If there's a theme to my blog posts, it's something along the lines of Complexity is Killing Us. The complexity of investment options is why you're afraid to put your money anywhere but inside an old sock. Complexity is why the healthcare system in the United States is apparently unfixable. Complexity is why scientists can't convince a large segment of the public to believe in evolution or global warming. Complexity is why your computer spends all morning begging you for updates instead of just doing what-the-frakk you want it to do. And lately, I've noticed that routine conversations have become too complicated.--Scott Adams

... take a moment to remember Menaechmus, the geometer who first described the parabola in the 4th century B.C. He never made a layup, but he got game. --Washington Post Health & Science

Saint-making fatigue; who knew?--Alex Tabarrok

We find that, on average, successful assassinations of autocrats produce sustained moves toward democracy.--Centre for Economic Policy Research

In the first place God made idiots. This was for practice. Then he made School Boards.--Mark Twain

We're not sure American schools teach civics any more, but once upon a time they taught that under the U.S. Constitution a bill had to pass both the House and Senate to become law. Until this week, that is, when Speaker Nancy Pelosi is moving to merely "deem" that the House has passed the Senate health-care bill and then send it to President Obama to sign anyway. ... We have entered a political wonderland, where the rules are whatever Democrats say they are. Mrs. Pelosi and the White House are resorting to these abuses because their bill is so unpopular that a majority even of their own party doesn't want to vote for it. Fence-sitting Members are being threatened with primary challengers, a withdrawal of union support and of course ostracism. Michigan's Bart Stupak is being pounded nightly by MSNBC for the high crime of refusing to vote for a bill that he believes will subsidize insurance for abortions. Democrats are, literally, consuming their own majority for the sake of imposing new taxes, regulations and entitlements that the public has roundly rejected but that they believe will be the crowning achievement of the welfare state. They are also leaving behind a procedural bloody trail that will fuel public fury and make such a vast change of law seem illegitimate to millions of Americans. The concoction has become so toxic that even Mrs. Pelosi isn't bothering to defend the merits anymore, saying instead last week that "we have to pass the bill so that you can find out what is in it." Or rather, "deeming" to have passed it.--WSJ Editorial Board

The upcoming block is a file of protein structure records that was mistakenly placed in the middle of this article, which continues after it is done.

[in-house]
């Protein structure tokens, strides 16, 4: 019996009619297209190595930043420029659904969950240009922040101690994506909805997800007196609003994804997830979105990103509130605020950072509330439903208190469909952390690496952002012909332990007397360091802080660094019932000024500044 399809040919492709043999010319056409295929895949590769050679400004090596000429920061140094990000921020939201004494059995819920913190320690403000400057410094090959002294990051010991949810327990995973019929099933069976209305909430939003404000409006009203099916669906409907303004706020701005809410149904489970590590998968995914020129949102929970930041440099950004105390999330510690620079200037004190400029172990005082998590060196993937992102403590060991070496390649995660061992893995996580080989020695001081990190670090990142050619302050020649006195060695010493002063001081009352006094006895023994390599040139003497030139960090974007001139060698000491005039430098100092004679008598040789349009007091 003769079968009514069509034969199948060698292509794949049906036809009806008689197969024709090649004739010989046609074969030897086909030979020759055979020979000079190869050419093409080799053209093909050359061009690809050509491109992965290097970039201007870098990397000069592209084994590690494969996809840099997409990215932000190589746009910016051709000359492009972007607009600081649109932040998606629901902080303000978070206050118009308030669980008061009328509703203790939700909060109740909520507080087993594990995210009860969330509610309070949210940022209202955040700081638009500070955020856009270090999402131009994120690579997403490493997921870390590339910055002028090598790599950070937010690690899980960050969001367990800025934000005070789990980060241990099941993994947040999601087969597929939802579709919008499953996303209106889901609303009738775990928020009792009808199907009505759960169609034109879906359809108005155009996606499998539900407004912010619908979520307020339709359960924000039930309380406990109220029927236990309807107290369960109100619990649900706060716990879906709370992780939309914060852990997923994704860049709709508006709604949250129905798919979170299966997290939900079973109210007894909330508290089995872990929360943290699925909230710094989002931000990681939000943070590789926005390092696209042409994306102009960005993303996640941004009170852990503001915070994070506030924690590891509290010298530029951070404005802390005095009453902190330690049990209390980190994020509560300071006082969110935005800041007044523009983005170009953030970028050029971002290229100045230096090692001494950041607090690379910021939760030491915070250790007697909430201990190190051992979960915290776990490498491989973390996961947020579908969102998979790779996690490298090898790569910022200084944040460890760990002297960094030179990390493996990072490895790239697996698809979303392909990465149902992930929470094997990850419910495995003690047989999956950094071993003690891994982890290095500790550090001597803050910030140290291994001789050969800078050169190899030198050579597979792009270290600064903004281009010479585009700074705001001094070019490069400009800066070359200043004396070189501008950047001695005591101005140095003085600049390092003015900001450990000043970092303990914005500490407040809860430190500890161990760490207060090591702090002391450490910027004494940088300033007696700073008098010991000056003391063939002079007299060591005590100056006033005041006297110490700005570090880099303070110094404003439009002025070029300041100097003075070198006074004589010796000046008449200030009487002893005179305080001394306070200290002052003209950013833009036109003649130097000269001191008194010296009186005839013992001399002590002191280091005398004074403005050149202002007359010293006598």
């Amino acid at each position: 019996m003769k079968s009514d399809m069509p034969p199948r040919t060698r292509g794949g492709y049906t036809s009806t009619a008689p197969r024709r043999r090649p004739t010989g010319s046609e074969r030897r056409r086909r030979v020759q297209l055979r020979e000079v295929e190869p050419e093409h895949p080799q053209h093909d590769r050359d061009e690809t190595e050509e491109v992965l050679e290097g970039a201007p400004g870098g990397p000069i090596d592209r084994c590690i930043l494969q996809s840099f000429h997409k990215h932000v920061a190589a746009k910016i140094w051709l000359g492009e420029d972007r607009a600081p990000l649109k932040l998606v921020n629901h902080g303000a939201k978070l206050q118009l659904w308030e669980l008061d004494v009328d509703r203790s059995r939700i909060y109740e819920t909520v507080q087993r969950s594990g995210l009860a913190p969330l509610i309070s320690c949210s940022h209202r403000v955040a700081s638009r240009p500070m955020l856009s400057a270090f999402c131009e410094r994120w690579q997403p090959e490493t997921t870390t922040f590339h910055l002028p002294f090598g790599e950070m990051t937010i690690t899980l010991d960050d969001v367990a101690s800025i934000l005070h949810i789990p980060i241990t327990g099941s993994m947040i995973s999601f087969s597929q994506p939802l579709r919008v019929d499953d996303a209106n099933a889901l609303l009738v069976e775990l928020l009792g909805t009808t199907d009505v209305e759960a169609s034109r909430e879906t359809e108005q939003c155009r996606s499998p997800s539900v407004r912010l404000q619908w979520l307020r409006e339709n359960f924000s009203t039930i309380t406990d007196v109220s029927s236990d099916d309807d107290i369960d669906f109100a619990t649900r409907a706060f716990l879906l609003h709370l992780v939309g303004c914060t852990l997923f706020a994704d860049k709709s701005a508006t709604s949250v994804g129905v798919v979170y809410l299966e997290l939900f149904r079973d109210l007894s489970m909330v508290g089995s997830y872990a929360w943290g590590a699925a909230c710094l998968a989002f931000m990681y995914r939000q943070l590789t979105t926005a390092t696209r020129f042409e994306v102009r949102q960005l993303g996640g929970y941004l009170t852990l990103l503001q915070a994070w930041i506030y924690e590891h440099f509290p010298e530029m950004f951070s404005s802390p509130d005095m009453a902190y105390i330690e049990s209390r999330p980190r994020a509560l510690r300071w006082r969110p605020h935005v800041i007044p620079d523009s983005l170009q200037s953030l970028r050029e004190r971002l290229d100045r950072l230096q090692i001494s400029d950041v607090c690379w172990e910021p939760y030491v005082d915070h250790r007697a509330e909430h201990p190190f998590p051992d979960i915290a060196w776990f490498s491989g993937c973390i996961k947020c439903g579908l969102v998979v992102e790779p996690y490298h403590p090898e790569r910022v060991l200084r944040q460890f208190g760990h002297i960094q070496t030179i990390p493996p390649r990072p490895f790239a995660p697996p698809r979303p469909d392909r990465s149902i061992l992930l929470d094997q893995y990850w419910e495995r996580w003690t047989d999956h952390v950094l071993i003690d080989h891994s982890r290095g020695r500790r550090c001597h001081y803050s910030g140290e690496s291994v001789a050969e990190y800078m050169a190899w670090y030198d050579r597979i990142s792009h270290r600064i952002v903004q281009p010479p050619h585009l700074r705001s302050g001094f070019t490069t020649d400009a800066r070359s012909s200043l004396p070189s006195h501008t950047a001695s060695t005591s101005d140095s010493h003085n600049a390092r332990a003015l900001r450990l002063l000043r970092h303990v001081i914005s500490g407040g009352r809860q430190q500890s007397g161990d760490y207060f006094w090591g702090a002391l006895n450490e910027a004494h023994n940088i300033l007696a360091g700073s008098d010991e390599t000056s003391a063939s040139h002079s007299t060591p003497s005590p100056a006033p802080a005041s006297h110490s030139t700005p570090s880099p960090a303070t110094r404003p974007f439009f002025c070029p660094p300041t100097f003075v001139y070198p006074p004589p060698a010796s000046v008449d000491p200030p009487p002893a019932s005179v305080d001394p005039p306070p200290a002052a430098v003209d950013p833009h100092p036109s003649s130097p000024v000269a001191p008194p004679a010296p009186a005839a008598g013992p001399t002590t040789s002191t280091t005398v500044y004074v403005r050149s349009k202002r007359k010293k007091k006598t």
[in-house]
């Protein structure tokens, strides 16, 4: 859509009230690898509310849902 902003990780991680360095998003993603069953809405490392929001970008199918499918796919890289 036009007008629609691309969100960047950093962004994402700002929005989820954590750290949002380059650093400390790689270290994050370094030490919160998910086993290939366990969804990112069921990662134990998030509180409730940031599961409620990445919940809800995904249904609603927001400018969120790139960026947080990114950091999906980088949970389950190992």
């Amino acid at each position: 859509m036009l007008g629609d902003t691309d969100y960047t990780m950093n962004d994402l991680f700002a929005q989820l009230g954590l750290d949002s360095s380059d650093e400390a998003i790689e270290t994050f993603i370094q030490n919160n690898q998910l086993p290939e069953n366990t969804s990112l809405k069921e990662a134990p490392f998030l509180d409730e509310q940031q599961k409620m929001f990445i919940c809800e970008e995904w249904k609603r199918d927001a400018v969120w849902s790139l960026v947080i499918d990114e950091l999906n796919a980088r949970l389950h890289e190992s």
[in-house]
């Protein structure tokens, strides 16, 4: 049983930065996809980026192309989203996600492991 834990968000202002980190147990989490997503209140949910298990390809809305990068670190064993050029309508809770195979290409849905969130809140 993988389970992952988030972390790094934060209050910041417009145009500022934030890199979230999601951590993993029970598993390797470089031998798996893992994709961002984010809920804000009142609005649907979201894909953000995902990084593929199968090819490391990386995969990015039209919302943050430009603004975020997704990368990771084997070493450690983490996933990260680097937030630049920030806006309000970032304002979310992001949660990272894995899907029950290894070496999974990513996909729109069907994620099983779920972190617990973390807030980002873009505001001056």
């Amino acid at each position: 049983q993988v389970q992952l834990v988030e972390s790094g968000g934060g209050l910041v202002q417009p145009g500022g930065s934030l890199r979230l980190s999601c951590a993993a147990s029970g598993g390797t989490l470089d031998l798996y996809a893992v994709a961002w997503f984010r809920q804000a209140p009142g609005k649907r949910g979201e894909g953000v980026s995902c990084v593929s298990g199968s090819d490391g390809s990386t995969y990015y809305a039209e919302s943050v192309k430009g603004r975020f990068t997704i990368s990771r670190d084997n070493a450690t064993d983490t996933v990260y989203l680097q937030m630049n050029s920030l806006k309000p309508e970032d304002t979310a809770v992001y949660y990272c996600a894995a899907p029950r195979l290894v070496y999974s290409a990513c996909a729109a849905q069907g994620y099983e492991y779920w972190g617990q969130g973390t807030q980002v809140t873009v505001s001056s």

Had the idea of a government plan to shift the clocks back and forth twice and year been proposed today I am reasonably certain that I would have been against it. ... And yet, it works and I like it. It is good to be reminded of this twice a year.--Alex Tabarrok

Real, live Germans are not heartless ants, and the Greeks are not broke because they are giddy crickets who sing their summers away. Greece is a grown-up country with grown-up problems: rough, tough politics, and a lot of recent history, not all of it very nice. And it is precisely that recent history, and rough politics, that are at the core of Greece's fiscal woes today. Take the painful question of the huge public sector, and all those civil servants with jobs for life, and unusually generous retirement packages. The existence of those jobs for life is not a cultural quirk, in which Greek officials simply like coffee and backgammon too much to do any work. It is the end result of a brutal, multi-decade power struggle between the left and the right: a struggle that got people killed within living memory.--a.k.a. Charlemagne